- The Direct Marketing subjects must be specified. You do not have to name the precise service that you are aiming to market, but it should not be too broad to interpret.
- The details of the marketer should be recorded so it is clear who the Data Subject is giving their permission to for purposes of the Direct Marketing.
- The Data Subject should have the right to choose which methods of communication they are happy with and which they don’t want.
- Do you have to get this consent in a written format?
- A form 4 consent should be in place and the onus is on the person doing the Direct Marketing to evidence that they have this opt-in consent. So it is highly recommended to have something that you can evidence.
- Is there anything else I need to know about Direct Marketing under POPIA?
- The CPA requirements still stand. So, even if you have consent to market to someone, it still needs to be within the prescribed hours, you still need to check whether they have opted out before, and you still need to give an option to ‘unsubscribe’ to the contact.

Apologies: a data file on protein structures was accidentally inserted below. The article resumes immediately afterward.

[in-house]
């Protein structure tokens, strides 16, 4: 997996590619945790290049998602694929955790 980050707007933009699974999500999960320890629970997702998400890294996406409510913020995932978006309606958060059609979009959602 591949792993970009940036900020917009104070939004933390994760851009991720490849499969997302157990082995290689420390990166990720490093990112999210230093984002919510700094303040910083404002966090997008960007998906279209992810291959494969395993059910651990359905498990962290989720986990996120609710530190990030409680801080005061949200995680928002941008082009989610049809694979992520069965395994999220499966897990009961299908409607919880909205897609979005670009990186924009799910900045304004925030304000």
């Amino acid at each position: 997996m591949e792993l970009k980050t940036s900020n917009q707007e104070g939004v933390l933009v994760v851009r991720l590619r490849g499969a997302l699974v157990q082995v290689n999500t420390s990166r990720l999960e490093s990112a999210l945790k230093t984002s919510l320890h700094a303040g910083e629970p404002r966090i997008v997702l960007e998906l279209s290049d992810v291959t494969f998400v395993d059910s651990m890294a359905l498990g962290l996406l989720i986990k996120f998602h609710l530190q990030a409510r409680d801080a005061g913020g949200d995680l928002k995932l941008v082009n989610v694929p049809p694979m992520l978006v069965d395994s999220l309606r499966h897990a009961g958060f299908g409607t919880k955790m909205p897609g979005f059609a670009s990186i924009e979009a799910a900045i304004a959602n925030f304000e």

If you still have questions after the last two episodes and our deep dive into Direct Marketing, please use the link on our website to pose your question. Of course, if we have answered all your questions (except those you may need legal guidance on) please also let us know via the link. We welcome and appreciate your feedback!
Please note that this content does not constitute legal advice. If you have questions or a need to take onward action in your business, please seek the input of a legal professional who can guide you based on the specifics of your business and circumstance.